Tourism in Scotland is both an important and extensive land use and a major contributor to Gross Domestic Product. In 2005, it is estimated that Scotland received around 10.5 million visitors from outside Scotland. Just over 76% of the visits originated in the rest of the United Kingdom, with the remainder having an international origin. Tourism relies heavily on passenger transport both to access the destination, but also to travel around within it. However, there has been a lack of attention to the internal accessibility of Scotland from the visitor perspective. Whilst some attempts have been suggested and prioritised for facilitating tourists' travel around Scotland, such efforts are mainly undertaken by tourism organisations throughout Scotland, whose ultimate power to enable changes to transport systems is largely limited to lobbying. Moreover, without a clear picture of how accessible Scotland is internally as a destination, or of the transport demands of visitors in terms of internal accessibility, any measures taken to enhance visitor transportation remain largely uninformed. How tourists travel around Scotland, the extent to which they are reliant on public transport and the importance of existing transport provision in their travel behaviour and experience of the destination, including the areas they ultimately visit, merits further clarification. To this end, this study was commissioned by the Transport Department of The Scottish Executive to provide an overview of existing research into the travel behaviour of visitors to Scotland. The principal aim of the study was to review and collate existing sources of information on the use of transport by those visiting Scotland for leisure, recreation and business purposes. In conjunction with the objectives of the Scottish Executive, a thorough review of the literature and secondary data sources pertaining to the use of transport by visitors to Scotland for leisure, tourism and business purposes was conducted.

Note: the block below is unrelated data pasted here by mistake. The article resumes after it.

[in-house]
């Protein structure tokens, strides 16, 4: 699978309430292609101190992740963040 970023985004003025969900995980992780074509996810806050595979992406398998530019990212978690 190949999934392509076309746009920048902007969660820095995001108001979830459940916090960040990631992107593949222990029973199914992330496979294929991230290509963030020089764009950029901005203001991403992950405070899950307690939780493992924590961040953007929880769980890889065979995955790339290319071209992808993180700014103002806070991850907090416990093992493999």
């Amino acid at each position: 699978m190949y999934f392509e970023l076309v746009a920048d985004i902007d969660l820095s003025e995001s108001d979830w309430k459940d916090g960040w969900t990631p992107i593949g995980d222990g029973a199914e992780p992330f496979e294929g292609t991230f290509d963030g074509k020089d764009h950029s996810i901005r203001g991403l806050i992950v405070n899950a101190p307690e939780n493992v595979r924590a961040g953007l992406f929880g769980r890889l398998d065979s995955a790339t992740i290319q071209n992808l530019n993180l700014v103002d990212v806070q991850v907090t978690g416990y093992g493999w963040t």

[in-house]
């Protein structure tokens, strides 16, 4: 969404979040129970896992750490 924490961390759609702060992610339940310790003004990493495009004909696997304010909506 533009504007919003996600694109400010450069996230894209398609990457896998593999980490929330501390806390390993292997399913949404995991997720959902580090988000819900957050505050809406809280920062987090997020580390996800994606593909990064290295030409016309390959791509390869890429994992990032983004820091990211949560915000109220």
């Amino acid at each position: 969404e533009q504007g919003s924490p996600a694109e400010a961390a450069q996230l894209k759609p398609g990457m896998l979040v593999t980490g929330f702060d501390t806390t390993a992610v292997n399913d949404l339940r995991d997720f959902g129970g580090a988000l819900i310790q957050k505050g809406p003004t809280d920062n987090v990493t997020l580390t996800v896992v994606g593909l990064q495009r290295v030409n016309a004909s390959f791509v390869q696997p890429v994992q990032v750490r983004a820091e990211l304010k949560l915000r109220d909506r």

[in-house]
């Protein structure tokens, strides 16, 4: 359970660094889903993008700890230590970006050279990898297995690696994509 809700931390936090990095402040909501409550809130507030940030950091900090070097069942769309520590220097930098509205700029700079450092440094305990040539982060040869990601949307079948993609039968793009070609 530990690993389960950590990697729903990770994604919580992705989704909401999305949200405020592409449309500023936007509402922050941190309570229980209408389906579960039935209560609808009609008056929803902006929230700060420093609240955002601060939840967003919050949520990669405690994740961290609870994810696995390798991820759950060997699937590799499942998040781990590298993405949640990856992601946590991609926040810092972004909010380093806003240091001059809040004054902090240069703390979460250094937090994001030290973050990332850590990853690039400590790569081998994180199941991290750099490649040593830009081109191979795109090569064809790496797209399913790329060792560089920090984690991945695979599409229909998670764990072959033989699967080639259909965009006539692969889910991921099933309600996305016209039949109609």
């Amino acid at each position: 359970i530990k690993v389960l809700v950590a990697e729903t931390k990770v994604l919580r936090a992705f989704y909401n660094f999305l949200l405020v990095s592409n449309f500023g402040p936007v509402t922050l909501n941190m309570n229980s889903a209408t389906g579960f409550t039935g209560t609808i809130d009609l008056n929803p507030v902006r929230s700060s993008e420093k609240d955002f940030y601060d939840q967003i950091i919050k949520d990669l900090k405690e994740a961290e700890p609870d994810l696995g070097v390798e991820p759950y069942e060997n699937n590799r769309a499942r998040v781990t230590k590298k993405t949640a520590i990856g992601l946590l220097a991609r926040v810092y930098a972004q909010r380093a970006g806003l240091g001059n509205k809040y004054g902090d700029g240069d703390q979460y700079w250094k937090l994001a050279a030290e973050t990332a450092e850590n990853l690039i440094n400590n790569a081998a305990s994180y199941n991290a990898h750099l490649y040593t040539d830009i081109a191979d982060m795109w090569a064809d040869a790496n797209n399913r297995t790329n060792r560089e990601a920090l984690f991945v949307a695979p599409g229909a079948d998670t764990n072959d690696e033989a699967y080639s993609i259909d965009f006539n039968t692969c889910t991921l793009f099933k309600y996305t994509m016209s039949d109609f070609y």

|Place of Publication||Edinburgh, Scotland|
|Number of pages||133|
|Publication status||Published - 2007|
- hospitality industry